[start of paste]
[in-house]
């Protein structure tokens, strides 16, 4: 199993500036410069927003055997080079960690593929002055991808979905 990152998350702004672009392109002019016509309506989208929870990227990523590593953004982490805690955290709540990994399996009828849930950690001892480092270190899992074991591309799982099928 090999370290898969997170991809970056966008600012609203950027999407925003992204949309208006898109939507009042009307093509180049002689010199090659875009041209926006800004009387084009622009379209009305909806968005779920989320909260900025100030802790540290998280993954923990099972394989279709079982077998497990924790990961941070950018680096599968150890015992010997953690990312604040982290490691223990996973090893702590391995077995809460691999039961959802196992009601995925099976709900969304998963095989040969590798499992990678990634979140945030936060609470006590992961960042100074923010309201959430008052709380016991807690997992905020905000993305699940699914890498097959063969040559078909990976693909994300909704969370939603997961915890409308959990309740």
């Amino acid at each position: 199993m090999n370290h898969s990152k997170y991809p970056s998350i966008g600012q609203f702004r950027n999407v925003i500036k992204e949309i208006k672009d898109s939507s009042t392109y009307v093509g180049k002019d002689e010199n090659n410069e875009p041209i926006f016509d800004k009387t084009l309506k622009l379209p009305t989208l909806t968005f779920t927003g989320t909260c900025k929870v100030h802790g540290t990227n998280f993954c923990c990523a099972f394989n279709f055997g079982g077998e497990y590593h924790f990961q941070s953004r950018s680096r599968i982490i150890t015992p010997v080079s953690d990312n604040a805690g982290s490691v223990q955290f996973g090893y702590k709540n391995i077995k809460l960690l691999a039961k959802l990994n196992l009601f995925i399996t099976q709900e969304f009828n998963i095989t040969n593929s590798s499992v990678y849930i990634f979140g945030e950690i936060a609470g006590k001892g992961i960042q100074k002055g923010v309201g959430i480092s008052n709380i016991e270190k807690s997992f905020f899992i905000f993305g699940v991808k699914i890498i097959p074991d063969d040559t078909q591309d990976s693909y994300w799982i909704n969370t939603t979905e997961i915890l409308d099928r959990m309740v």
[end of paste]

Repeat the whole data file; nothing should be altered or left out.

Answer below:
[in-house]
């Protein structure tokens, strides 16, 4: 199993500036410069927003055997080079960690593929002055991808979905 990152998350702004672009392109002019016509309506989208929870990227990523590593953004982490805690955290709540990994399996009828849930950690001892480092270190899992074991591309799982099928 090999370290898969997170991809970056966008600012609203950027999407925003992204949309208006898109939507009042009307093509180049002689010199090659875009041209926006800004009387084009622009379209009305909806968005779920989320909260900025100030802790540290998280993954923990099972394989279709079982077998497990924790990961941070950018680096599968150890015992010997953690990312604040982290490691223990996973090893702590391995077995809460691999039961959802196992009601995925099976709900969304998963095989040969590798499992990678990634979140945030936060609470006590992961960042100074923010309201959430008052709380016991807690997992905020905000993305699940699914890498097959063969040559078909990976693909994300909704969370939603997961915890409308959990309740």
């Amino acid at each position: 199993m090999n370290h898969s990152k997170y991809p970056s998350i966008g600012q609203f702004r950027n999407v925003i500036k992204e949309i208006k672009d898109s939507s009042t392109y009307v093509g180049k002019d002689e010199n090659n410069e875009p041209i926006f016509d800004k009387t084009l309506k622009l379209p009305t989208l909806t968005f779920t927003g989320t909260c900025k929870v100030h802790g540290t990227n998280f993954c923990c990523a099972f394989n279709f055997g079982g077998e497990y590593h924790f990961q941070s953004r950018s680096r599968i982490i150890t015992p010997v080079s953690d990312n604040a805690g982290s490691v223990q955290f996973g090893y702590k709540n391995i077995k809460l960690l691999a039961k959802l990994n196992l009601f995925i399996t099976q709900e969304f009828n998963i095989t040969n593929s590798s499992v990678y849930i990634f979140g945030e950690i936060a609470g006590k001892g992961i960042q100074k002055g923010v309201g959430i480092s008052n709380i016991e270190k807690s997992f905020f899992i905000f993305g699940v991808k699914i890498i097959p074991d063969d040559t078909q591309d990976s693909y994300w799982i909704n969370t939603t979905e997961i915890l409308d099928r959990m309740v």